Rotavirus (RV) remains the major cause of infantile gastroenteritis worldwide, although the advent of vaccination has substantially decreased associated mortality [1]. Recently, we observed a 15% decrease in the incidence of type 1 diabetes (T1D) in Australian 0–4-year-old children following the introduction of RV vaccination [23], suggesting that RV vaccination could contribute to the primary prevention of this autoimmune disease. This finding builds on our human and animal studies implicating RV in the development of T1D in genetically susceptible children.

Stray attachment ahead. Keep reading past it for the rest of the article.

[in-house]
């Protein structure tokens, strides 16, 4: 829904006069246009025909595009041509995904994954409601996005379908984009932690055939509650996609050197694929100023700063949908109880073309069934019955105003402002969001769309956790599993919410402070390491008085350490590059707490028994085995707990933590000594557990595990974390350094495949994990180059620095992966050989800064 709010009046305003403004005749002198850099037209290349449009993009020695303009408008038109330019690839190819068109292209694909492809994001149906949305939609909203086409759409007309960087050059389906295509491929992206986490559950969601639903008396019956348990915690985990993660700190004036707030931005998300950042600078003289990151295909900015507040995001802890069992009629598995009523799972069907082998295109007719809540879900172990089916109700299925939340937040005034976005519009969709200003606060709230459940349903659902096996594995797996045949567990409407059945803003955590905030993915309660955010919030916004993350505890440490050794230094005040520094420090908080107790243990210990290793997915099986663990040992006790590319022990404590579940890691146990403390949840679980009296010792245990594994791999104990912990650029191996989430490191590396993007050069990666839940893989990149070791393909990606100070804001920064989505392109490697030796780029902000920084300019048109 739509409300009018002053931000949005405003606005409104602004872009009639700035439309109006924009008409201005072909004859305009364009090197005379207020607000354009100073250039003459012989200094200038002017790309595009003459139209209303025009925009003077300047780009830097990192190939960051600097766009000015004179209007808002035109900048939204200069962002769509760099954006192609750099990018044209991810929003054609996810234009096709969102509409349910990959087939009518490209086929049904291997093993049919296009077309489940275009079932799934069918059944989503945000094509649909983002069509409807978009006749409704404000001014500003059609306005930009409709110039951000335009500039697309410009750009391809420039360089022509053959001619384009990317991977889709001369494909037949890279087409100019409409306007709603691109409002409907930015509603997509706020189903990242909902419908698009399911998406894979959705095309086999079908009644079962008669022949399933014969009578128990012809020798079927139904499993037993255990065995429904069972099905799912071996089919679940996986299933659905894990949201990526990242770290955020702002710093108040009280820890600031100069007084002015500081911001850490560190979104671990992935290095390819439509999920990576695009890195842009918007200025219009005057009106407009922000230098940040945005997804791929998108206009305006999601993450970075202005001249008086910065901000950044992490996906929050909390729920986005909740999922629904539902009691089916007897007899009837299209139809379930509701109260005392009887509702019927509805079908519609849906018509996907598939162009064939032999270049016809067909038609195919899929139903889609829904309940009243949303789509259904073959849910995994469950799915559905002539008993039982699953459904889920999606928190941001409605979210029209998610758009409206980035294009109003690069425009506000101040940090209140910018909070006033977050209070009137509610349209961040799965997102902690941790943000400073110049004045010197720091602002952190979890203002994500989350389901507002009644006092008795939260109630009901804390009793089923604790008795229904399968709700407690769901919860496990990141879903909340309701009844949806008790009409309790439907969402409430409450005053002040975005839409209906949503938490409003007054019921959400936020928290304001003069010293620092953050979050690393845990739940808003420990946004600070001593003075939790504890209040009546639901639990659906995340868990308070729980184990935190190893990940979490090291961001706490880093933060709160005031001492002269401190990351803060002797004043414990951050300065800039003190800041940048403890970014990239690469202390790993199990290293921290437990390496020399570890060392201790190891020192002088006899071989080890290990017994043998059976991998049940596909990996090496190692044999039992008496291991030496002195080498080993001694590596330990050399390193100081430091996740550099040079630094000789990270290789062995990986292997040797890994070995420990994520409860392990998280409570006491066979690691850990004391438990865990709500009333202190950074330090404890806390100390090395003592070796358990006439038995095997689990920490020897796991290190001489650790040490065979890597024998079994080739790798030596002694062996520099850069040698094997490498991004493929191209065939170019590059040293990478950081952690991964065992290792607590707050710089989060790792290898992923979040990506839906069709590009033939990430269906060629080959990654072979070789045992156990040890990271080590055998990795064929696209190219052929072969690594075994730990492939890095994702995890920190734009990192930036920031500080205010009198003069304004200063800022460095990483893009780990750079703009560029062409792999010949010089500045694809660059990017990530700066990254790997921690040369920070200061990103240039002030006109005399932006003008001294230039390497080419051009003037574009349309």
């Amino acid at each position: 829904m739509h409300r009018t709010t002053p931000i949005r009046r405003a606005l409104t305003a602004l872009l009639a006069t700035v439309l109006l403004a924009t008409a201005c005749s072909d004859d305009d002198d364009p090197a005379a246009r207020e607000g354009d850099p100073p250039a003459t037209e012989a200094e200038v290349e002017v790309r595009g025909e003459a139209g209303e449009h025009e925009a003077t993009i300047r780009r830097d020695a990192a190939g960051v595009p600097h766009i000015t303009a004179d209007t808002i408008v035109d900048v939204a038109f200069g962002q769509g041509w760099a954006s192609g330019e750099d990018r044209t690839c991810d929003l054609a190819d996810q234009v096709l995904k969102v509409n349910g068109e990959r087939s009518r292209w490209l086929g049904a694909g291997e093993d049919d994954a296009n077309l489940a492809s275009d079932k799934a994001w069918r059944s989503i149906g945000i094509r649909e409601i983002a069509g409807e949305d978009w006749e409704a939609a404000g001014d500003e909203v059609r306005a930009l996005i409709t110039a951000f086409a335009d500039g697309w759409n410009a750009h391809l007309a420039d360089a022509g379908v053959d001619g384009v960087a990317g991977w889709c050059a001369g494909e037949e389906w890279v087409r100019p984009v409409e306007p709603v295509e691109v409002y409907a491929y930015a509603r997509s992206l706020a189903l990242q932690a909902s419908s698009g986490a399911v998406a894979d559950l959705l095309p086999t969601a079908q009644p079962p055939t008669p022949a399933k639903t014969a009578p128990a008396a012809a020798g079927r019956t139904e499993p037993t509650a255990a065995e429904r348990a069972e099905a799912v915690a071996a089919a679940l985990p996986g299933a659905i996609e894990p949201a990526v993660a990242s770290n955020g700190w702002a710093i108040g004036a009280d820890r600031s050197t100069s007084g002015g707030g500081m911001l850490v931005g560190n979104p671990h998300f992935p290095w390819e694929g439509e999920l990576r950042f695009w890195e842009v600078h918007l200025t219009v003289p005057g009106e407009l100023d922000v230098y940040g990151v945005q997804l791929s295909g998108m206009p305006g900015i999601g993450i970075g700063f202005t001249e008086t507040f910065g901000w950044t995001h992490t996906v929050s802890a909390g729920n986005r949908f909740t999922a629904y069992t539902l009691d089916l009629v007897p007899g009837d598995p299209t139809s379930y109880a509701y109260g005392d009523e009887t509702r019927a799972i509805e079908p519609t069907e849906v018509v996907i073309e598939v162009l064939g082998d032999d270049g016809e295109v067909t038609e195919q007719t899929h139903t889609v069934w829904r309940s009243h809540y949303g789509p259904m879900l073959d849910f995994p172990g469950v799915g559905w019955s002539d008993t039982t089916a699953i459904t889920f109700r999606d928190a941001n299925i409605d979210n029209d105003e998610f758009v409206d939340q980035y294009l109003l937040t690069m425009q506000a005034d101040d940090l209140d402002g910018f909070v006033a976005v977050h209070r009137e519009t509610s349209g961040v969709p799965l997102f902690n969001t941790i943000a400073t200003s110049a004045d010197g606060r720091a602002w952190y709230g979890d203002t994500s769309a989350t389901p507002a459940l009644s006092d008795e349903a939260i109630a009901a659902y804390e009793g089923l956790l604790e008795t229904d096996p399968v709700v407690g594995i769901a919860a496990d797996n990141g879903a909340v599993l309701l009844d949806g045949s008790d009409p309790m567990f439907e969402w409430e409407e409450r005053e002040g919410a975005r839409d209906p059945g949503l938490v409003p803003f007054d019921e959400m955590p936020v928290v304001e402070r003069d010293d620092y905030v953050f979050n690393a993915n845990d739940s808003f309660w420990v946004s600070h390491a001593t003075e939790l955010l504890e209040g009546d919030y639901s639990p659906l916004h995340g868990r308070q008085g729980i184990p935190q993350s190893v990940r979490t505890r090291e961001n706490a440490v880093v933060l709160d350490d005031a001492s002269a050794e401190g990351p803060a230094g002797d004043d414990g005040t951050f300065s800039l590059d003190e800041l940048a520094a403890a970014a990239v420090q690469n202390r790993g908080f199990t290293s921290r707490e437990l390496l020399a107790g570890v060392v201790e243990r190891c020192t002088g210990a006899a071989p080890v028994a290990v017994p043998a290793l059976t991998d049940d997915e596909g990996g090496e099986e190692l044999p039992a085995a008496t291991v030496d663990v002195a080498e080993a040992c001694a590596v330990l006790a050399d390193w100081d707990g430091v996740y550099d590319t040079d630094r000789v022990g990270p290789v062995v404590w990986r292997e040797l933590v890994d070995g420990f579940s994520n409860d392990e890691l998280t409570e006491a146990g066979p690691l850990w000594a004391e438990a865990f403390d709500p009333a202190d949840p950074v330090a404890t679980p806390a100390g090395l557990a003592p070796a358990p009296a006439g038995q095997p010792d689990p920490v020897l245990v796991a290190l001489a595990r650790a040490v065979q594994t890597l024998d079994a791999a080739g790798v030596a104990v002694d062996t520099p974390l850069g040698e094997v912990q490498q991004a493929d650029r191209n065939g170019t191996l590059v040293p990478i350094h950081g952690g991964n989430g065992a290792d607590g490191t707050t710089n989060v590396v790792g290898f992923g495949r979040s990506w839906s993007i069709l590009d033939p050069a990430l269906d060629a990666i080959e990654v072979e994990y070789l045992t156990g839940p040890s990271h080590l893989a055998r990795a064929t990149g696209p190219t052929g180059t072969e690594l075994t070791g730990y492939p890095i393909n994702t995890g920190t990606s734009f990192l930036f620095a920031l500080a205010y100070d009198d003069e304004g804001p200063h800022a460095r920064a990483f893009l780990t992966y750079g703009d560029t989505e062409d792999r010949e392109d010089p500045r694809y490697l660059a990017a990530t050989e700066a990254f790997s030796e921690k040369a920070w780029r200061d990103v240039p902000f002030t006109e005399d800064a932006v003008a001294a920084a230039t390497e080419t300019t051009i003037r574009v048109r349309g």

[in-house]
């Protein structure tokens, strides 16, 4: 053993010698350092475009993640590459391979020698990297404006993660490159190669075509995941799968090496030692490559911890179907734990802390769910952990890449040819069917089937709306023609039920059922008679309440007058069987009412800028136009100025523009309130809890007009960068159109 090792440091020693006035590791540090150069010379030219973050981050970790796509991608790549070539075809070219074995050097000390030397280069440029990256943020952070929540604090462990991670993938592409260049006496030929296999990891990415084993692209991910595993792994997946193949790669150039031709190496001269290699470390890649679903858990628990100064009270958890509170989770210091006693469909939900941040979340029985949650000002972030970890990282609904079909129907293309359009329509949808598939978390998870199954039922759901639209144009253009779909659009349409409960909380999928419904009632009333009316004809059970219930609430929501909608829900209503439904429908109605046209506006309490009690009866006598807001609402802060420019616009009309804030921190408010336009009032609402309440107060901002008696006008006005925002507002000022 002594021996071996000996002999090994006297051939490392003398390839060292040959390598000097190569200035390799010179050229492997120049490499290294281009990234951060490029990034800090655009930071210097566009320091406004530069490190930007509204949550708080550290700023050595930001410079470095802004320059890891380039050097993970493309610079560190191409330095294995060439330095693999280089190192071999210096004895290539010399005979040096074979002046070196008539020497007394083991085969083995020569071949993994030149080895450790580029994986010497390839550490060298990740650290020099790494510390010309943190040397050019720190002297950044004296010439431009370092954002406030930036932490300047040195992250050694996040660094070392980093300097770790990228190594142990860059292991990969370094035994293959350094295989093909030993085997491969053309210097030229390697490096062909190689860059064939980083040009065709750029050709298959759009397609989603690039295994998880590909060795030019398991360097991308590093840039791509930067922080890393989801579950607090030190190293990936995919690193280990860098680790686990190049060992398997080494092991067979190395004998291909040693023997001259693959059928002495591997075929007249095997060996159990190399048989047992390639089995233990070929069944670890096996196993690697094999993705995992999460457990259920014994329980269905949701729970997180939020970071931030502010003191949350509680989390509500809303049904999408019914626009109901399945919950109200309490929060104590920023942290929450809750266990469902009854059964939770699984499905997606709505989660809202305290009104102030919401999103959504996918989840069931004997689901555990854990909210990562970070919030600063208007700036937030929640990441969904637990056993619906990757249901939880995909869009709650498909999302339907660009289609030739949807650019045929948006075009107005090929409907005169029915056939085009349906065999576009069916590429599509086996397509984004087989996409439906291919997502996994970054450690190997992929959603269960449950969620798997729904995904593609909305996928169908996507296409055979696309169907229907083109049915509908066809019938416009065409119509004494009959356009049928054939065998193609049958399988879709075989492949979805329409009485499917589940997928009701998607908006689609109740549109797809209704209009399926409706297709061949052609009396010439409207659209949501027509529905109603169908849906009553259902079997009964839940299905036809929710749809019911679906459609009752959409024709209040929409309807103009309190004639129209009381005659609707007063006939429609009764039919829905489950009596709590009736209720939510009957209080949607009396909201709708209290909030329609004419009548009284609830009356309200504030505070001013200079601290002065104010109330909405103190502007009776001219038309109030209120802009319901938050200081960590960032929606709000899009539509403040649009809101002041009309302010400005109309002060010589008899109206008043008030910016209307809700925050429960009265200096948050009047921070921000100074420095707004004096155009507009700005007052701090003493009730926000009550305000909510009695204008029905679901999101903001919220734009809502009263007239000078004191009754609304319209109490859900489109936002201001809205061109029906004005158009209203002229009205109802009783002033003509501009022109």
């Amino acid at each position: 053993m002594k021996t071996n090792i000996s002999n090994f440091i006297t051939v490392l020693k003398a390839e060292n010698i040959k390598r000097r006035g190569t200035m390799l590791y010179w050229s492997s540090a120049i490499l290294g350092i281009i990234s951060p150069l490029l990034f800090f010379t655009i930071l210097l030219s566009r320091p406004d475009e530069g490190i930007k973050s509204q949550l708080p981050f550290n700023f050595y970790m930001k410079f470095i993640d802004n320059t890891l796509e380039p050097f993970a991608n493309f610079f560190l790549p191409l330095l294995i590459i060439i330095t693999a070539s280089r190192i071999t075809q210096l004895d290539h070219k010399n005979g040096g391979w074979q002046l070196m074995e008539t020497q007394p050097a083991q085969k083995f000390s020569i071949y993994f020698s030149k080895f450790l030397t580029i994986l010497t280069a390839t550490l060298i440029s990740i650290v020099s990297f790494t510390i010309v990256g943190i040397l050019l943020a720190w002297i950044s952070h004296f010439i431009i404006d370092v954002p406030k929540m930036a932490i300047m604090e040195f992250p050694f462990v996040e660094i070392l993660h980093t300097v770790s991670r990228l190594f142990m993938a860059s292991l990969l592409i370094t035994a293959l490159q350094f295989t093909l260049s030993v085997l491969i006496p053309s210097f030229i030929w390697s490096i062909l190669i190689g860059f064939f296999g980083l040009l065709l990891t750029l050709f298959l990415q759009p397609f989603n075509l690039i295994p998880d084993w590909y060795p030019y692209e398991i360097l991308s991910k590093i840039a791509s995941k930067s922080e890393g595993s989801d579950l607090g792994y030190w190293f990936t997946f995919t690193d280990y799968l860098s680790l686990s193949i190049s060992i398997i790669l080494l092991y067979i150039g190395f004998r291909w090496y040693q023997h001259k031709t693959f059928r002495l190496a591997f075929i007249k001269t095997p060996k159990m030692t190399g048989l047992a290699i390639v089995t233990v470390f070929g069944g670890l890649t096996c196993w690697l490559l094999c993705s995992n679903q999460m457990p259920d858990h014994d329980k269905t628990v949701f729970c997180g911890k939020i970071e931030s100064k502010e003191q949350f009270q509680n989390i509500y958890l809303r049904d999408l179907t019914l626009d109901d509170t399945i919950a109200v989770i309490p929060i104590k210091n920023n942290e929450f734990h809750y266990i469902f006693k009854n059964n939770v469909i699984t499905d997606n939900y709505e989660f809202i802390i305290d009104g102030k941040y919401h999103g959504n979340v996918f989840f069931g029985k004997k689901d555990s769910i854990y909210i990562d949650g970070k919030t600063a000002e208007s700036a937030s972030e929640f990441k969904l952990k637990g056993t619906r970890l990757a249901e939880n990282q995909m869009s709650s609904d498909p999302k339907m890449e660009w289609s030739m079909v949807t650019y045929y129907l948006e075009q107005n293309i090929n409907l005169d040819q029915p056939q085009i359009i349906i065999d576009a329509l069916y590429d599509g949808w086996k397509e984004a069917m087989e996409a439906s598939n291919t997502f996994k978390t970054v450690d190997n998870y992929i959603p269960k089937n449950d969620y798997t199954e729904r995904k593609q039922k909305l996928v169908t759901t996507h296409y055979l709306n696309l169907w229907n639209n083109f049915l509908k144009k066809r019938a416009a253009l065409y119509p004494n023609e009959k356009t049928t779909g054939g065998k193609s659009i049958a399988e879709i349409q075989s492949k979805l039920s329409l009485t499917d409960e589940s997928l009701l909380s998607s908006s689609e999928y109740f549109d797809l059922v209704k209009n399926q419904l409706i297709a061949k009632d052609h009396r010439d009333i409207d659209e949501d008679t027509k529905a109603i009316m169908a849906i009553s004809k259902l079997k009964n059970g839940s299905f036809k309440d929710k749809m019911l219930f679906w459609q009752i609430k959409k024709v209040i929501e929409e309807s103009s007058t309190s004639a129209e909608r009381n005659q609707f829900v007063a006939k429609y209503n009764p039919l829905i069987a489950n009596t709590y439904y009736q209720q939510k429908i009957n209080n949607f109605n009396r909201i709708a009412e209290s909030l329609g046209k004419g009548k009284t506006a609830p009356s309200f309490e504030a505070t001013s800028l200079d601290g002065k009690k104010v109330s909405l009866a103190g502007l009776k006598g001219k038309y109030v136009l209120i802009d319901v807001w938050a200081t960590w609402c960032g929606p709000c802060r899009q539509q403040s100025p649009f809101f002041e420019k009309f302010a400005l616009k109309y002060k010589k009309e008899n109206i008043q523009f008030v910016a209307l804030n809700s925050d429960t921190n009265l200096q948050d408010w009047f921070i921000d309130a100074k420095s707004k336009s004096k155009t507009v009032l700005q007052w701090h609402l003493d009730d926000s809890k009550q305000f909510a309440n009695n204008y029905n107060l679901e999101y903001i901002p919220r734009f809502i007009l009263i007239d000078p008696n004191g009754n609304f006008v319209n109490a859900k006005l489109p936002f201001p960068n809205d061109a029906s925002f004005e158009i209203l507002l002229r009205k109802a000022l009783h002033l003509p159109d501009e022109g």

The first clue—Molecular mimicry

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Citation: Harrison LC, Perrett KP, Jachno K, Nolan TM, Honeyman MC (2019) Does rotavirus turn on type 1 diabetes? PLoS Pathog 15(10): e1007965.